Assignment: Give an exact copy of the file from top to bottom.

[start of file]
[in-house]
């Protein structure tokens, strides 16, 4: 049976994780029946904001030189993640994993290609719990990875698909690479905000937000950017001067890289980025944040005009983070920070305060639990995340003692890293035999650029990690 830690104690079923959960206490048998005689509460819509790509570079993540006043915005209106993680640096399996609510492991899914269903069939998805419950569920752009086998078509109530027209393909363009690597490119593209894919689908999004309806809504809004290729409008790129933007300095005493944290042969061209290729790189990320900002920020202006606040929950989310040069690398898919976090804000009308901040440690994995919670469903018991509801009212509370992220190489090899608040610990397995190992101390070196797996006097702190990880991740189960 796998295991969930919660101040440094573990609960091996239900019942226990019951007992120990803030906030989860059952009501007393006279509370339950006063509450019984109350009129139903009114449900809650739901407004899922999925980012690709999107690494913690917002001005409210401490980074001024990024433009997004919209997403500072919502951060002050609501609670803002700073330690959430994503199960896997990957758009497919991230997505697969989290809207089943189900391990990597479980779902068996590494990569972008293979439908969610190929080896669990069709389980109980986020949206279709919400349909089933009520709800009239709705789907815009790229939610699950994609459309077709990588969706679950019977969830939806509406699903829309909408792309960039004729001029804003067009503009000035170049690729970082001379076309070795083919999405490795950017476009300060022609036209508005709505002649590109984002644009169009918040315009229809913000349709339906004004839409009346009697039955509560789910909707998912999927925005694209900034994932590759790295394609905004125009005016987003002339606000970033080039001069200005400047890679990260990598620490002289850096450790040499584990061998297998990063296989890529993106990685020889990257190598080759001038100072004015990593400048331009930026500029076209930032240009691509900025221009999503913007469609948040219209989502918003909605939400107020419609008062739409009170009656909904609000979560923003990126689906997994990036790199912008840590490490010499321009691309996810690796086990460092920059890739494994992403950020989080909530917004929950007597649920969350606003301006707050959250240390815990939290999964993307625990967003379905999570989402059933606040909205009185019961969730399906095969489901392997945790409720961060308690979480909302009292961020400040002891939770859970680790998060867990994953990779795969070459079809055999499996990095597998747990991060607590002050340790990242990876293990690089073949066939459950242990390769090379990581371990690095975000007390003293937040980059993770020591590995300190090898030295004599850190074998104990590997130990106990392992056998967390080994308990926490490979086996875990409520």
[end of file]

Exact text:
[in-house]
């Protein structure tokens, strides 16, 4: 049976994780029946904001030189993640994993290609719990990875698909690479905000937000950017001067890289980025944040005009983070920070305060639990995340003692890293035999650029990690 830690104690079923959960206490048998005689509460819509790509570079993540006043915005209106993680640096399996609510492991899914269903069939998805419950569920752009086998078509109530027209393909363009690597490119593209894919689908999004309806809504809004290729409008790129933007300095005493944290042969061209290729790189990320900002920020202006606040929950989310040069690398898919976090804000009308901040440690994995919670469903018991509801009212509370992220190489090899608040610990397995190992101390070196797996006097702190990880991740189960 796998295991969930919660101040440094573990609960091996239900019942226990019951007992120990803030906030989860059952009501007393006279509370339950006063509450019984109350009129139903009114449900809650739901407004899922999925980012690709999107690494913690917002001005409210401490980074001024990024433009997004919209997403500072919502951060002050609501609670803002700073330690959430994503199960896997990957758009497919991230997505697969989290809207089943189900391990990597479980779902068996590494990569972008293979439908969610190929080896669990069709389980109980986020949206279709919400349909089933009520709800009239709705789907815009790229939610699950994609459309077709990588969706679950019977969830939806509406699903829309909408792309960039004729001029804003067009503009000035170049690729970082001379076309070795083919999405490795950017476009300060022609036209508005709505002649590109984002644009169009918040315009229809913000349709339906004004839409009346009697039955509560789910909707998912999927925005694209900034994932590759790295394609905004125009005016987003002339606000970033080039001069200005400047890679990260990598620490002289850096450790040499584990061998297998990063296989890529993106990685020889990257190598080759001038100072004015990593400048331009930026500029076209930032240009691509900025221009999503913007469609948040219209989502918003909605939400107020419609008062739409009170009656909904609000979560923003990126689906997994990036790199912008840590490490010499321009691309996810690796086990460092920059890739494994992403950020989080909530917004929950007597649920969350606003301006707050959250240390815990939290999964993307625990967003379905999570989402059933606040909205009185019961969730399906095969489901392997945790409720961060308690979480909302009292961020400040002891939770859970680790998060867990994953990779795969070459079809055999499996990095597998747990991060607590002050340790990242990876293990690089073949066939459950242990390769090379990581371990690095975000007390003293937040980059993770020591590995300190090898030295004599850190074998104990590997130990106990392992056998967390080994308990926490490979086996875990409520």